Most of Scotland’s bothies could be described as remote, but at 8.5 miles from the nearest public road, you could say Ben Alder Cottage is one of the loneliest you’ll find. It’s located right at the very heart of Scotland, sat within the shadow of the mountain from which it takes its name, with the long, black finger of Loch Ericht stretching miles away from it to the east. And it’s here, at this long abandoned homestead, that many strange goings on have been reported over the decades.
Some of the earliest tales of the bothy come from the book Undiscovered Scotland by Bill Murray. He details a story told to him by his friend Sir Robert Grieve concerning a former officer in the Great War who, when walking from Rannoch to Dalwhinnie, decided to stay overnight at Ben Alder Cottage at a time when it was inhabited by a stalker and his wife. During the night he supposedly heard what seemed like footsteps in the adjacent room, and the next morning the wife explained that a semi-tame stag was in the habit of banging its antlers on the outside walls. She was, however, said to have told this story so unconvincingly and “with such a look of guilt upon her face” that the visitor was sure that she was covering up the real truth.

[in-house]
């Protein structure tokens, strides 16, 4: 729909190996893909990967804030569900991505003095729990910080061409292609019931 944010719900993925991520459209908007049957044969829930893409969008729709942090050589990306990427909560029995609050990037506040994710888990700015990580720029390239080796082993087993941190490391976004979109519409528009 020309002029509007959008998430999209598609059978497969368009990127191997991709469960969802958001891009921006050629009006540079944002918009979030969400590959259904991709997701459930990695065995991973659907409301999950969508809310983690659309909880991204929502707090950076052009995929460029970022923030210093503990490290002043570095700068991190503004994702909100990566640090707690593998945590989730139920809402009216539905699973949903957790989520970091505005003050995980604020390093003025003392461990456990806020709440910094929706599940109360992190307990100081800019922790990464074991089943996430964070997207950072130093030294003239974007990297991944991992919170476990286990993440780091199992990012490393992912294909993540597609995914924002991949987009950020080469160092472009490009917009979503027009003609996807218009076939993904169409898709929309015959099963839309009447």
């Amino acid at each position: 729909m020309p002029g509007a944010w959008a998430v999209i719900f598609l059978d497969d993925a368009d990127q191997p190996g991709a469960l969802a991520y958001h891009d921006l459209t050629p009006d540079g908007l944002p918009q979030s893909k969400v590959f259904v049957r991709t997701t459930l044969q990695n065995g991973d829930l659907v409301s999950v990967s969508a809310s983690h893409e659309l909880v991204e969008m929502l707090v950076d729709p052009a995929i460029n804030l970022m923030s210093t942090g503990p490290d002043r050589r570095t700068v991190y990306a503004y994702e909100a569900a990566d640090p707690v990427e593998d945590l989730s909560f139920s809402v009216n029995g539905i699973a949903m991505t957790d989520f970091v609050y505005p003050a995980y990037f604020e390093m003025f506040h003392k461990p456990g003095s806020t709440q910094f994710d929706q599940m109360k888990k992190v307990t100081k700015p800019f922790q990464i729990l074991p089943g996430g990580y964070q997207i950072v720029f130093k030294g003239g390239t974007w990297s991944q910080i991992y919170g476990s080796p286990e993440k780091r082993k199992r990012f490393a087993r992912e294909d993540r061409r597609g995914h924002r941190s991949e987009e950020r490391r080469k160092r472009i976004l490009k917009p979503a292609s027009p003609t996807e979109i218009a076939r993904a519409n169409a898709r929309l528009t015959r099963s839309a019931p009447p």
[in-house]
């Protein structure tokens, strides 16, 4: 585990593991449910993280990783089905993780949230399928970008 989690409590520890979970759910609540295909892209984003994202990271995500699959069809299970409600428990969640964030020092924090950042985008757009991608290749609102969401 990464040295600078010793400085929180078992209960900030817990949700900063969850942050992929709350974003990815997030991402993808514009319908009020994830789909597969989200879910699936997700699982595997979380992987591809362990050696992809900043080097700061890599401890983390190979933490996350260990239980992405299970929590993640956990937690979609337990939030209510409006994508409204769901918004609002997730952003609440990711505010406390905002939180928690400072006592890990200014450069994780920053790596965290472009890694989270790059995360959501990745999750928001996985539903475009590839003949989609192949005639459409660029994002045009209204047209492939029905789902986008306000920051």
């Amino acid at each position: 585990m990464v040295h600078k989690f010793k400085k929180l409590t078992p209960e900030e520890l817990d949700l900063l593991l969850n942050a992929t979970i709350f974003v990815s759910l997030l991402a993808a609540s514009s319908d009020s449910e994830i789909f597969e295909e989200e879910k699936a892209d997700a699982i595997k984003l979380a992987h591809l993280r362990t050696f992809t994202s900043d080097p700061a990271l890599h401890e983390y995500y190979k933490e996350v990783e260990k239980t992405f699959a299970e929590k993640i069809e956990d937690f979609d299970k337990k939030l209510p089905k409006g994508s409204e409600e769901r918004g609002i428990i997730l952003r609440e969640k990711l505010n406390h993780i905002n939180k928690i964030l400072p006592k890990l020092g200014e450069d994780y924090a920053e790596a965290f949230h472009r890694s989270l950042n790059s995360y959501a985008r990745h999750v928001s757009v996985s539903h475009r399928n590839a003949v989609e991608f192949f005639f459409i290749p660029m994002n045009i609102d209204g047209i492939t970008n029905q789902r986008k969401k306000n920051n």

Another story is retold in the Scottish Mountaineering Club Journal in a piece by Paddy Buckley, the famous fell runner. He describes a tale by Syd Scroggie, a mountaineer who was blinded during the Second World War but who still managed to tramp the Scottish hills. On his first visit to Ben Alder Cottage in November 1963 Syd and his companion heard a series of “tappings, scratchings, footsteps and groans”. The next morning they were said to have witnessed a packet of biscuits being flung from the mantelpiece to the opposite side of the room. This, Syd believed, was a manifestation of the tension between him and the person he had travelled to the bothy with. On a later visit with his daughter Mary another poltergeist phenomenon supposedly occurred – the bothy door crashing open with no explanation.